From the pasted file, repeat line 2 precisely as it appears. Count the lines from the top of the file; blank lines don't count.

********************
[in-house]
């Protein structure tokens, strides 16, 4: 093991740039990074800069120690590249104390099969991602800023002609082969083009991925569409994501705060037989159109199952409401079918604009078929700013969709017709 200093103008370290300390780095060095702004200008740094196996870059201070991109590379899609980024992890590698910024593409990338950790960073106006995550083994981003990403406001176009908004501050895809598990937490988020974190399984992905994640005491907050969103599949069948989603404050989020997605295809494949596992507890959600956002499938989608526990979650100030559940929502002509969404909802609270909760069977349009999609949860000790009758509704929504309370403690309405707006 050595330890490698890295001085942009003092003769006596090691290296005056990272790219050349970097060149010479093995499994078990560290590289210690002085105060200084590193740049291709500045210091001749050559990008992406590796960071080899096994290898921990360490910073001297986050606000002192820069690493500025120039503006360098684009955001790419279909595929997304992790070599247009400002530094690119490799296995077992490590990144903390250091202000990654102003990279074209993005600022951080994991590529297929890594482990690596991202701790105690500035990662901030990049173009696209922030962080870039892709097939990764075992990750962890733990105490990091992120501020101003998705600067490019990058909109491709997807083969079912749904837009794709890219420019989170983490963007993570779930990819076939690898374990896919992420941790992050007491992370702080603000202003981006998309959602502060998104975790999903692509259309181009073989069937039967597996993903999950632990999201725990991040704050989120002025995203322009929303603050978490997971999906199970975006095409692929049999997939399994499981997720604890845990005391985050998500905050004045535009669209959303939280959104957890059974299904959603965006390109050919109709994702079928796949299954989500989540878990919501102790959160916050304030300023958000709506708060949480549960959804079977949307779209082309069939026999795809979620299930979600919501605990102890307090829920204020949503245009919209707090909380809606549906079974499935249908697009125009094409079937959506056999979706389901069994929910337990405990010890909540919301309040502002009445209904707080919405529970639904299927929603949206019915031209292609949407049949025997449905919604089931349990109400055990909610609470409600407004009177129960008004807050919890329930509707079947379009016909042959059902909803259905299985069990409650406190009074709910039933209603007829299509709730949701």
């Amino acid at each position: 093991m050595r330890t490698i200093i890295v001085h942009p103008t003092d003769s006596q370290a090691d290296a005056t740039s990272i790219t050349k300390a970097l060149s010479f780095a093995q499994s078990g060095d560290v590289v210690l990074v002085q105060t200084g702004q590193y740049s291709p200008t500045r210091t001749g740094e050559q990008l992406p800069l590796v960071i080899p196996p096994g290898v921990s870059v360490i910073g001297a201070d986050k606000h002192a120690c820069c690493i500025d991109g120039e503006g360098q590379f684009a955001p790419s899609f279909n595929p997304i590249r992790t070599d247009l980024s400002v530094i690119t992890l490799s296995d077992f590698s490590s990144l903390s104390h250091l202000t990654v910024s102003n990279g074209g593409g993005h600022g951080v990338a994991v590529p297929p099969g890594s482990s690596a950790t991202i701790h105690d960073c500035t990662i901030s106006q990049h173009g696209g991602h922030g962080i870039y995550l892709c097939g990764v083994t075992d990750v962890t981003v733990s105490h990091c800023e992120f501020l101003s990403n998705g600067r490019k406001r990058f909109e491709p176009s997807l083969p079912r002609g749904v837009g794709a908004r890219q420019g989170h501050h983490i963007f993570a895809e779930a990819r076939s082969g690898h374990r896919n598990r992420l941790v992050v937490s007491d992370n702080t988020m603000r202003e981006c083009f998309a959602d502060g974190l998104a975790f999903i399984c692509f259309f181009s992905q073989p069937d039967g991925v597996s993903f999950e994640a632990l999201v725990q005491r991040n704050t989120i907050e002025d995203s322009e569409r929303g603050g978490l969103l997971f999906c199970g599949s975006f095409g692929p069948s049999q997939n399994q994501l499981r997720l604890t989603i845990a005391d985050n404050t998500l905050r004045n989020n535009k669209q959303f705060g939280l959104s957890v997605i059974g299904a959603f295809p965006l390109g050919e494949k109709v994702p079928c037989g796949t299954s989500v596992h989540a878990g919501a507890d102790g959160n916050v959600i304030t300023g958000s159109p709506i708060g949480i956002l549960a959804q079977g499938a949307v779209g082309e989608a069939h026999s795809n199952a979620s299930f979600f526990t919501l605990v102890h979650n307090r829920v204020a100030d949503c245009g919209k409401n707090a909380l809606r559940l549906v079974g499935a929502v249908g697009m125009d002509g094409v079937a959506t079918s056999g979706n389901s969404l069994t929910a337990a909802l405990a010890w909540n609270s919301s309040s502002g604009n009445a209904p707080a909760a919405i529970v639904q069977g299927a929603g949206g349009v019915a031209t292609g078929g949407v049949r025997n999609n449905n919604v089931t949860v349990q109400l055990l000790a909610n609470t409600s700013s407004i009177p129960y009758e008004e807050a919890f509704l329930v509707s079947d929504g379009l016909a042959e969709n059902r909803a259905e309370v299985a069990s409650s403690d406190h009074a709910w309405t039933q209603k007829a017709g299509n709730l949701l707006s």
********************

């Protein structure tokens, strides 16, 4: 093991740039990074800069120690590249104390099969991602800023002609082969083009991925569409994501705060037989159109199952409401079918604009078929700013969709017709 200093103008370290300390780095060095702004200008740094196996870059201070991109590379899609980024992890590698910024593409990338950790960073106006995550083994981003990403406001176009908004501050895809598990937490988020974190399984992905994640005491907050969103599949069948989603404050989020997605295809494949596992507890959600956002499938989608526990979650100030559940929502002509969404909802609270909760069977349009999609949860000790009758509704929504309370403690309405707006 050595330890490698890295001085942009003092003769006596090691290296005056990272790219050349970097060149010479093995499994078990560290590289210690002085105060200084590193740049291709500045210091001749050559990008992406590796960071080899096994290898921990360490910073001297986050606000002192820069690493500025120039503006360098684009955001790419279909595929997304992790070599247009400002530094690119490799296995077992490590990144903390250091202000990654102003990279074209993005600022951080994991590529297929890594482990690596991202701790105690500035990662901030990049173009696209922030962080870039892709097939990764075992990750962890733990105490990091992120501020101003998705600067490019990058909109491709997807083969079912749904837009794709890219420019989170983490963007993570779930990819076939690898374990896919992420941790992050007491992370702080603000202003981006998309959602502060998104975790999903692509259309181009073989069937039967597996993903999950632990999201725990991040704050989120002025995203322009929303603050978490997971999906199970975006095409692929049999997939399994499981997720604890845990005391985050998500905050004045535009669209959303939280959104957890059974299904959603965006390109050919109709994702079928796949299954989500989540878990919501102790959160916050304030300023958000709506708060949480549960959804079977949307779209082309069939026999795809979620299930979600919501605990102890307090829920204020949503245009919209707090909380809606549906079974499935249908697009125009094409079937959506056999979706389901069994929910337990405990010890909540919301309040502002009445209904707080919405529970639904299927929603949206019915031209292609949407049949025997449905919604089931349990109400055990909610609470409600407004009177129960008004807050919890329930509707079947379009016909042959059902909803259905299985069990409650406190009074709910039933209603007829299509709730949701």